Several investigations have studied the relationship between bone density and apical root resorption, but there is no consensus. Some authors have reported greater resorption of tooth roots moved orthodontically through bone of high density.[4,5] Goldie and King[6] observed decreased levels of root surface resorption and enhanced tooth movement in lactating rats fed with a diet deficient in calcium. These authors suggested that increased bone resorption and decreased bone density facilitate remodeling of alveolar bone with minimal effects on the roots. Engström et al.[7] also studied rats maintained in dietary hypocalcemia and found an increase in root resorption; it was suggested that the increase in root resorption was related to an enhanced alveolar bone turnover. Wainwright[8] found bone density to be a factor unrelated to root resorption.

Studies regarding the duration of orthodontic treatment and root resorption have yielded contradictory results. Rudolph[9] showed that the incidence of root resorption increases with each year of treatment. DeShields,[10] Stenvik and Mjör,[11] and McFadden et al.[12] revealed that prolonged treatment time was statistically and significantly correlated to root resorption. In a larger study by Linge and Linge,[13] treatment time and therapy with a rectangular arch wire and Class II elastics were found to contribute significantly to root resorption. Results reported by Levander and Malmgren[14] were consistent with Goldson and Henrikson;[15] both studies found that teeth with irregular root contour or minor root resorption after the initial 6 to 9 months indicated a risk for severe root resorption. Baumrind et al.[16] concluded that increased length in treatment time in orthodontically treated adults was indirectly associated with the increased root resorption; Baumrind reasoned that the longer patients were in treatment, the further the teeth were displaced. Taithongchai et al.[17] found a weak but highly significant correlation between treatment time and the amount of apical root resorption. According to this study, treatment time was the best estimator of apical root resorption even though high- and low-risk patients could not be identified. Sameshima and Sinclair[18,19] found a significant correlation between the duration of treatment and the amount of apical root resorption for maxillary central incisor tooth group. In sharp contrast are the results reported by Phillips,[20] VonderAhe,[21] and Mirabella and Artun,[22] who concluded that root resorption does not increase as a function of treatment time.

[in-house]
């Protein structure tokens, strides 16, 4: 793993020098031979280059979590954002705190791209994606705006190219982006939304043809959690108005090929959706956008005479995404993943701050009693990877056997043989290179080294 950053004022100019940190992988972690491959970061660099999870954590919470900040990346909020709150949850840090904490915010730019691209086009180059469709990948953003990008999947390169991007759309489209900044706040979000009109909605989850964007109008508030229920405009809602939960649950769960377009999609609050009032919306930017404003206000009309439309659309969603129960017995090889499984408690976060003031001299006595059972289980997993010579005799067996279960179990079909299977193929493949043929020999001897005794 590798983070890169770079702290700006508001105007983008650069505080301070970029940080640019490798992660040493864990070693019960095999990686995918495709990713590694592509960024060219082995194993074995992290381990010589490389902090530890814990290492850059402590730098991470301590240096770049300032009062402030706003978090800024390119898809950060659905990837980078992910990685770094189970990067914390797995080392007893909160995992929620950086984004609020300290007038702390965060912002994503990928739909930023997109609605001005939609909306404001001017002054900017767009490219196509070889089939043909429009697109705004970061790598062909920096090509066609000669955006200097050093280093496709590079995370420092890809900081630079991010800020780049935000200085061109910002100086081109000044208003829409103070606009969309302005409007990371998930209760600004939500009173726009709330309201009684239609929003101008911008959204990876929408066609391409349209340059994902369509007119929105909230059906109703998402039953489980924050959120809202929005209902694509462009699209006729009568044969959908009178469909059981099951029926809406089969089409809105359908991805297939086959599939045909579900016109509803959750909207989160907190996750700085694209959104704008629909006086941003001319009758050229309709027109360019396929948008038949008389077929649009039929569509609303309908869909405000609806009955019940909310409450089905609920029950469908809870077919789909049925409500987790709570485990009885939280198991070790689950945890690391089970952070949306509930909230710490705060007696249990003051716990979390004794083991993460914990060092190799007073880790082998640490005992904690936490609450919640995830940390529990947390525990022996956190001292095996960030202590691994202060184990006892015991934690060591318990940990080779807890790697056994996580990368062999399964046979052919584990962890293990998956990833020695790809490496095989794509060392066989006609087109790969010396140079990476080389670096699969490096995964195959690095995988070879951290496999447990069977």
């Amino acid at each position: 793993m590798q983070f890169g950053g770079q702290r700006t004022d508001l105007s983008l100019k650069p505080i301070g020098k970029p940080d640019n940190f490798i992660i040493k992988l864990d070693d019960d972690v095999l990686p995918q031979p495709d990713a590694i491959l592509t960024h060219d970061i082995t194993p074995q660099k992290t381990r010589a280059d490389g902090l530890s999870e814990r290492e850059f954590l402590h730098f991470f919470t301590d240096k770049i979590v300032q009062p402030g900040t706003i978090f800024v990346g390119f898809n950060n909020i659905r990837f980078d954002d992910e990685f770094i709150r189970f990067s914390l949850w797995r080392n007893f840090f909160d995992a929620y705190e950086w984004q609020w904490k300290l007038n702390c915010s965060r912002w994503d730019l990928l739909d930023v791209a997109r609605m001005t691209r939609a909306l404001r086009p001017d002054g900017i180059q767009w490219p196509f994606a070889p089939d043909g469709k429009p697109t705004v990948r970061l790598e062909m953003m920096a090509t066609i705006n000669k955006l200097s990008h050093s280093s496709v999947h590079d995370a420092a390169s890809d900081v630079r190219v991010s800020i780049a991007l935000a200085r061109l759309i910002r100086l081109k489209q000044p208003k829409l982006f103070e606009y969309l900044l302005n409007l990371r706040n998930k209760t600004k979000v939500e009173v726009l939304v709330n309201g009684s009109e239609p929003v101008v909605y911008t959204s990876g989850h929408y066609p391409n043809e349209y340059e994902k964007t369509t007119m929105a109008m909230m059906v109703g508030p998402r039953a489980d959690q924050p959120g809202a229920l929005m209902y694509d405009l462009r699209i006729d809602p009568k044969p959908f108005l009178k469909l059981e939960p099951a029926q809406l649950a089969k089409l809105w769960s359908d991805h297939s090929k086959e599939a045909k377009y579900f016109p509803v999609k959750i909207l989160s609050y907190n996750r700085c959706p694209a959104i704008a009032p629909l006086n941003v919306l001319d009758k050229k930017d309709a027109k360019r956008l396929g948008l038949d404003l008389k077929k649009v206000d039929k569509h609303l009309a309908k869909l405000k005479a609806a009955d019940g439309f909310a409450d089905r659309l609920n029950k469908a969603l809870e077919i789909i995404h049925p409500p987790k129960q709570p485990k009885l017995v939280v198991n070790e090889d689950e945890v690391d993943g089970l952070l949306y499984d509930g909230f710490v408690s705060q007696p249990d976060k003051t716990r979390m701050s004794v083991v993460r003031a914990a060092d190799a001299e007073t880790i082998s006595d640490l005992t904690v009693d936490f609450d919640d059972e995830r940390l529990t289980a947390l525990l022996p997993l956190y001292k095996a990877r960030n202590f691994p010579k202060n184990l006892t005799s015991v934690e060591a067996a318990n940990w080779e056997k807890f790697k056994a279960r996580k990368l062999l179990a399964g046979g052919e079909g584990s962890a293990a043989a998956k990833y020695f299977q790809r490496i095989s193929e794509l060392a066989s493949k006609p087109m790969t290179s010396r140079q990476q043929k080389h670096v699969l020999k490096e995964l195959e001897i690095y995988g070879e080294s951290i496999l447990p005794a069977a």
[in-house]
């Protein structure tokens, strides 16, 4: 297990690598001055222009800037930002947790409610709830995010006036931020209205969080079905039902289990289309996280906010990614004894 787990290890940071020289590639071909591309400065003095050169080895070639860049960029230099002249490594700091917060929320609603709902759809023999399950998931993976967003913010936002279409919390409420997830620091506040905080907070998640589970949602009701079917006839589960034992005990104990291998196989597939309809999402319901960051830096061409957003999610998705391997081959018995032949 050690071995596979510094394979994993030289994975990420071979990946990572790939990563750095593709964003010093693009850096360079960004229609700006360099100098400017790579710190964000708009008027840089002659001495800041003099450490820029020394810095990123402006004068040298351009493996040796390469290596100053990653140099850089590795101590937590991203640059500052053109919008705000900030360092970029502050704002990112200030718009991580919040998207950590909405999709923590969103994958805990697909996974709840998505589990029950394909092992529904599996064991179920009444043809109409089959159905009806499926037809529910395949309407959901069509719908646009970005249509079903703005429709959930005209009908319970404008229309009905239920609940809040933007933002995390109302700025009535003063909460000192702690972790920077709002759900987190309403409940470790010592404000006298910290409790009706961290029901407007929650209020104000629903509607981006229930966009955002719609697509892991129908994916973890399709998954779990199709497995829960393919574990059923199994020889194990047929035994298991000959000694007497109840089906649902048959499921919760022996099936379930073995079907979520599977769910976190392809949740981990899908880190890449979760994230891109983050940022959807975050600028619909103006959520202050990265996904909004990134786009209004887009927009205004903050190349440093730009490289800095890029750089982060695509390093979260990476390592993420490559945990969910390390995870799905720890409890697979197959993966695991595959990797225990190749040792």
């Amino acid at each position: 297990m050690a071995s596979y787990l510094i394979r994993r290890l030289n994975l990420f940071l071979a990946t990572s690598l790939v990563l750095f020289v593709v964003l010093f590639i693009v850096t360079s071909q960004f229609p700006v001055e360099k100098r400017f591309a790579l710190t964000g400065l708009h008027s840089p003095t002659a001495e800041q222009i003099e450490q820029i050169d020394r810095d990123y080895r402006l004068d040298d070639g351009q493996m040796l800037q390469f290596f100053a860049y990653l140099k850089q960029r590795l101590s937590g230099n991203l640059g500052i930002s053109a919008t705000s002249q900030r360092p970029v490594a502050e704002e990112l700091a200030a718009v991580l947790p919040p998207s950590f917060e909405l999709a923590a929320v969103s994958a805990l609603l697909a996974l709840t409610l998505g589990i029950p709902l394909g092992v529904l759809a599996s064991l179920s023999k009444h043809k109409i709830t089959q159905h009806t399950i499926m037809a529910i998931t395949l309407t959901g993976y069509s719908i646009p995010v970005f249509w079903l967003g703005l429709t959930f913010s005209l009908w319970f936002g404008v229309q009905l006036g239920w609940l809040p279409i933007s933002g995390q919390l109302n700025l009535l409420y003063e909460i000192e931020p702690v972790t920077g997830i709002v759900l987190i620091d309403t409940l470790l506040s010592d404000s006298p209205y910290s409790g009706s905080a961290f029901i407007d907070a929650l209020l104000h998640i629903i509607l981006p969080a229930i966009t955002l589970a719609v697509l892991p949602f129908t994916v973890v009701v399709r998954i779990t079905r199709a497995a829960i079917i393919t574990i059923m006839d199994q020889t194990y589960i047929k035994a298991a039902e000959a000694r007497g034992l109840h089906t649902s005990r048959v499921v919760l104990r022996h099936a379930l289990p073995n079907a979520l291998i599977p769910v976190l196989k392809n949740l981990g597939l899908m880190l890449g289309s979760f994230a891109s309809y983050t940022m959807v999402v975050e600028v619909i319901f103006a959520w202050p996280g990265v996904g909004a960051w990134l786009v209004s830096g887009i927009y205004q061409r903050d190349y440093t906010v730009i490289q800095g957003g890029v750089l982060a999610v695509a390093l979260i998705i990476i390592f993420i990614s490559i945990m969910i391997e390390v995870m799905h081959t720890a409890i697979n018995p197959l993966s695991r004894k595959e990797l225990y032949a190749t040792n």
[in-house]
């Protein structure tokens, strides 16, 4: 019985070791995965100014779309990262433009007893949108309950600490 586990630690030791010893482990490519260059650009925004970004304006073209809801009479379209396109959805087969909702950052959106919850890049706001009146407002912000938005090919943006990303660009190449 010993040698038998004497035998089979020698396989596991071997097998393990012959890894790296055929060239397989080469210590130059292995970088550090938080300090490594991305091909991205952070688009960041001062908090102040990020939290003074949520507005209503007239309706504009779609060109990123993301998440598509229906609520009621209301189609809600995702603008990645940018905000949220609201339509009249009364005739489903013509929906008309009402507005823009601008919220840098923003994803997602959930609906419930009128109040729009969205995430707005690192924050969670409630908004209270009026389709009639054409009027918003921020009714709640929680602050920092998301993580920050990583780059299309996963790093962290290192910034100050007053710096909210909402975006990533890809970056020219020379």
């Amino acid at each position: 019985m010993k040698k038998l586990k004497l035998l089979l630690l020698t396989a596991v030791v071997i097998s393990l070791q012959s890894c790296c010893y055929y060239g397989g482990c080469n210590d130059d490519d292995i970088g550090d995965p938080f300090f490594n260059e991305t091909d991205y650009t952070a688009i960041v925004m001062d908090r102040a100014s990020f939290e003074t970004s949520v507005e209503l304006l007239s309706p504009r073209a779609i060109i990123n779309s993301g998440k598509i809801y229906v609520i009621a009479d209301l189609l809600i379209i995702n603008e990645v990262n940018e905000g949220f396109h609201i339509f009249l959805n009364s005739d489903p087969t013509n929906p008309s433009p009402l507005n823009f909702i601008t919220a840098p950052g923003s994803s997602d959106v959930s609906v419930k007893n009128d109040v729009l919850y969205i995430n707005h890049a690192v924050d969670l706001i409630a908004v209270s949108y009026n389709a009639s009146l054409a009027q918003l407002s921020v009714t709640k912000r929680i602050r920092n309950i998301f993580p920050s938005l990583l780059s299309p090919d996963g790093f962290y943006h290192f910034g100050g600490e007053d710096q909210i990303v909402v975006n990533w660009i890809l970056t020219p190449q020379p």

Corticotomy (Cort) facilitated orthodontics has been presented as a therapy including rapid tooth movement and significantly reduced treatment time. Kole[23] and Suya[24] described Cort as a process of moving blocks of bone rather that moving only teeth themselves. Both authors reported anecdotal findings of little apical root resorption, no loss of tooth vitality, and no pocket formation. These authors surmised that the teeth move faster because the resistance of the cortical bone is reduced by the surgical procedure.

Liou and Huang[25] reported minimal root resorption in a periodontal ligament technique of rapid canine retraction with a distraction device capable of delivering orthopedic force levels. The canine was distracted immediately following extraction of the first premolars and surgical alteration of the socket adjacent to the canine. Liou averaged 6.5 mm of cuspid retraction in 3.5 weeks and contended that the periodontal ligament re-organized with no adverse sequelae or negative impact on the periodontium in long term.

Frost[26] introduced the term regional acceleratory phenomenon (RAP) as an account of the normal, local spatiotemporal soft- and hard-tissue healing events subsequent to a noxious stimulus. Tissue turnover is increased and the intensity of its response depends directly on the magnitude and proximity of the stimulus. RAP healing, according to Frost, involved accelerated bone turnover and decreased bone densities (osteopenia). Healing in response to a stimulus occurs 2–10 times faster than it would in normal regeneration processes. The RAP begins within a few days of the injury and typically peaks at 1–2 months, but it can last from 6 to 24 months. Frost[27] found that when the RAP resolves, the transient osteopenia disappears.